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    Sell, donate, and trade your stuff. If you have tons of clothes, but only wear half of them, what’s the point of lugging them everywhere? Trade them for some better pieces, or sell them so that you can afford to invest in some high-quality pieces in mix-and-matchable colors that you’ll wear all the time. When moving around frequently, the last thing you want is to lug around clothes you never wear, so find a consignment store/thrift store and donate all of the clothes you rarely wear. If you make money off the transaction, or get store credit, trade in/buy things you really want!
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    Figure out how much furniture you'll need. Do some research into the dorm/apartment you'll be living in. Some of them are fully/partially furnished. You can really get by on less than you need. For short-term living, use suitcases instead of having to bring a dresser for your clothes. When looking long-term, try Craigslist; there are tons of free things there. Utilize your space wisely, for example, use up wall space by putting up shelves rather than using tables or dressers to display your things.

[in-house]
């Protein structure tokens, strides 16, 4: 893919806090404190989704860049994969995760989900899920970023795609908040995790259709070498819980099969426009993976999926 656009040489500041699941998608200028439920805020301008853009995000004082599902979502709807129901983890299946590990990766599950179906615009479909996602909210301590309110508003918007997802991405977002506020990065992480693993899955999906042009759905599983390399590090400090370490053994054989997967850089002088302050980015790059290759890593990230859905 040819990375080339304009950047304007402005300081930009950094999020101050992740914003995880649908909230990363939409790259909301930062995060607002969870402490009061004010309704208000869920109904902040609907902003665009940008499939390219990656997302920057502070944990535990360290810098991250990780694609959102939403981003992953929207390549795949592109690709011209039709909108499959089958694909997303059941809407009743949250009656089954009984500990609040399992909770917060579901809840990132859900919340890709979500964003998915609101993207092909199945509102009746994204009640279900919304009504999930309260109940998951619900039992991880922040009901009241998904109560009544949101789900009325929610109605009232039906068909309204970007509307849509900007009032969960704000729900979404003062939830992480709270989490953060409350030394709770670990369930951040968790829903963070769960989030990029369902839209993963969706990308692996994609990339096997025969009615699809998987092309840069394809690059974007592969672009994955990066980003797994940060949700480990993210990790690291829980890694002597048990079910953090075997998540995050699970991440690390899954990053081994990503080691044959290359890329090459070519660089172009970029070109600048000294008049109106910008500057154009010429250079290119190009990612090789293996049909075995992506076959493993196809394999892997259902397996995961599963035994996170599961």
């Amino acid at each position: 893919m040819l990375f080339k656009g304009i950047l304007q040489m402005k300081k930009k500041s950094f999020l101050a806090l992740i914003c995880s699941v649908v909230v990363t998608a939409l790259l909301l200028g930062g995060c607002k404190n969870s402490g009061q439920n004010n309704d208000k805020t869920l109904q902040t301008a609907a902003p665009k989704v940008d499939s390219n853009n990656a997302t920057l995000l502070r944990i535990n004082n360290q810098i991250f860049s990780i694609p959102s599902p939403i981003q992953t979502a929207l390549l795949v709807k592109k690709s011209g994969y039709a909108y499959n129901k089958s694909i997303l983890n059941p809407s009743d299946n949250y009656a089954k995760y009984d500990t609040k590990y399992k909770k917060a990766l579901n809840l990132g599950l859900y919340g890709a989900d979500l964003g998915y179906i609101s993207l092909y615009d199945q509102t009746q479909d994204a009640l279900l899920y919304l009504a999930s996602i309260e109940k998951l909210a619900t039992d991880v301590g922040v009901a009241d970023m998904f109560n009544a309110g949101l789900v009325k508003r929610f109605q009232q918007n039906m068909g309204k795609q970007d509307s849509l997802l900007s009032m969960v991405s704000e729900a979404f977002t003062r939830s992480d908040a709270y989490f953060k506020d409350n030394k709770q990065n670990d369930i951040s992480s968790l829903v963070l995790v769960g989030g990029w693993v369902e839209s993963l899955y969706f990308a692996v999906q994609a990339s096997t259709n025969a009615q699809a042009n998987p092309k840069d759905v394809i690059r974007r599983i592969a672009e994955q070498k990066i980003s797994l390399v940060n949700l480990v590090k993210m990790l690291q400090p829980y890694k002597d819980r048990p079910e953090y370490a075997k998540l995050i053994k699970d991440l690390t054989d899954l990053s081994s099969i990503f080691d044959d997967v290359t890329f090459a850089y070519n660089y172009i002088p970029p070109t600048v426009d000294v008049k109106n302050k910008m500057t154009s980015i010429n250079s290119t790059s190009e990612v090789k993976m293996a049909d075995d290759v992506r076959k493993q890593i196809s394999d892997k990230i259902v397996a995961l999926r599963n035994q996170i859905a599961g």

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    Pack a couple pillows. Pillows are actually some of those things that you really need more of. They’re fairly cheap, they’re light (you can squish them into space bags and suck them paper thin), they’re cuddly, they’ll make even the most uncomfortable bed bearable, and they’ll prop you up while you’re trying to do work. For some, living with only one pillow can be a nightmare. Bring at least a couple on your first move, then decide if you need to bring them on future moves.
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    Bring only your beauty essentials. Beauty products suck at travelling. You know all the awesome makeup products you thought you had to have in high school? Or hair products? Or perfume? You’re going to hate all of them come moving time. They’re usually bulky, they usually leak, and they’re usually just not worth it. You don’t need four body sprays, you need one nice one that you’ll use all the time. A few weeks before you move, try to use up everything you have left — don’t go out and buy huge bottles of conditioner. If your move is getting closer and you're in need of something, buy a travel-sized item that can be used up quickly instead of a large item that you'll need to pack.